Then \text{ker}\,\pi_H=J, \text{im}\,\pi_H=F(H), and so we have the isomorphism of rings, which presumably carries forward to the algebras of functions level…

A WC*-subalgebra of C(G) is a W Hopf C*-algebra C(H) together with an injective morphism of WC*-algebras C(H)\rightarrow C(G). Such a morphism is a C*-morphism \pi:C(H)\rightarrow C(G) such that

(\pi\otimes \pi)\Delta_{C(H)}=\Delta\circ \pi.

Note this is a different beast to the \pi: C(G)\rightarrow C(H) surjective C*-morphism I have previously seen.

Note that C(G) (\pi=I_{C(G)}) and F(\bullet) (with \pi=\eta_{C(G)}, and \Delta_{\bullet}(\bullet)=\mathbf{1}_\bullet\otimes\mathbf{1}_\bullet) are trivial WC*-subalgebras of C(G).

Note that in the finite classical case, the set of functions vanishing on a proper subgroup H\subset G has the property that:

S(J)\subset J, and \varepsilon(J)=\{0\}

That \delta_s vanishes on H implies that s\not\in H. Could s^{-1}\in H? Of course not — because then H would not be closed under inverses. Similarly e\in H, and so j(e)=\varepsilon(j)=0 for any j\in J. From above we know that if s\not\in H, that for all t\in G, either st^{-1} or t is not an element of H, that is either \delta_{st^{-1}} or \delta_t vanishes on H. This implies that 

\Delta(J)\subset J\otimes F(G)+F(G)\otimes J.

This makes JHopf ideal.

Wang remarks that if the algebra of functions is finite, say F(G), and J a WC*-ideal, that S(J)\subset J and \varepsilon(J)=\{0\} (but makes no claim to the above).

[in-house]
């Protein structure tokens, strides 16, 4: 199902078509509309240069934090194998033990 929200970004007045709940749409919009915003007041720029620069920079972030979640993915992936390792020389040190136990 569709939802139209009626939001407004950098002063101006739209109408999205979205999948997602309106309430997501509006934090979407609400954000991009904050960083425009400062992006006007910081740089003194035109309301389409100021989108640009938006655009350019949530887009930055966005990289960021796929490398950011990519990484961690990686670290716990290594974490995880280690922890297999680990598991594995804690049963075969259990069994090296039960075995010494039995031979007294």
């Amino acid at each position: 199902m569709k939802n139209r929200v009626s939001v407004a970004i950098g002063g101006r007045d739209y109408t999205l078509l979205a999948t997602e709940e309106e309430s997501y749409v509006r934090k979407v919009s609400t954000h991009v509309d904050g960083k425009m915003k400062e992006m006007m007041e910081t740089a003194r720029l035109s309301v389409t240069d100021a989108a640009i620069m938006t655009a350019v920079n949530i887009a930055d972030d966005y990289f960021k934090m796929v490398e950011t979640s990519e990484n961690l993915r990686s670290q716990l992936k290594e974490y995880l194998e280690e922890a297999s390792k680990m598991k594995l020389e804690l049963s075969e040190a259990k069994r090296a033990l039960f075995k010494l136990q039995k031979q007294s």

There is a slight error if the ideal is not proper. If the ideal is the whole of F(G), then \varepsilon(J)=\{0\} does not hold. Assume therefore that J is a proper ideal. For \pi: F(G)\otimes F(G)/J, a linear map between finite vector spaces with kernel \text{ker }\pi=J:

\text{ker }(\pi\otimes \pi)=J\otimes F(G)+F(G)\otimes J.

Let j\in J. As \Delta(j)=\sum j_{(1)}\otimes j_{(2)}\in\text{ker }(\pi\otimes \pi), either j_{(1)} or j_{(2)}\in J. We know that S(J)\subset J, so that, using the antipodal property:

\sum S(j_{(1)})j_{(2)}=\eta(\varepsilon(j))\in J.

If \varepsilon(j)\neq 0, then \eta(\varepsilon(j)) =\varepsilon(j)\mathbf{1}_G\in J, implying J=F(G). Therefore we have that \varepsilon(J)=\{0\} if J is proper. 

I am unable to show the stability of J under S, and have farmed this question out to MO (where it has been answered: using the below we have \pi\circ S_{F(G)}=S_{C(G)/J}\circ \pi).

First Isomorphism Theorem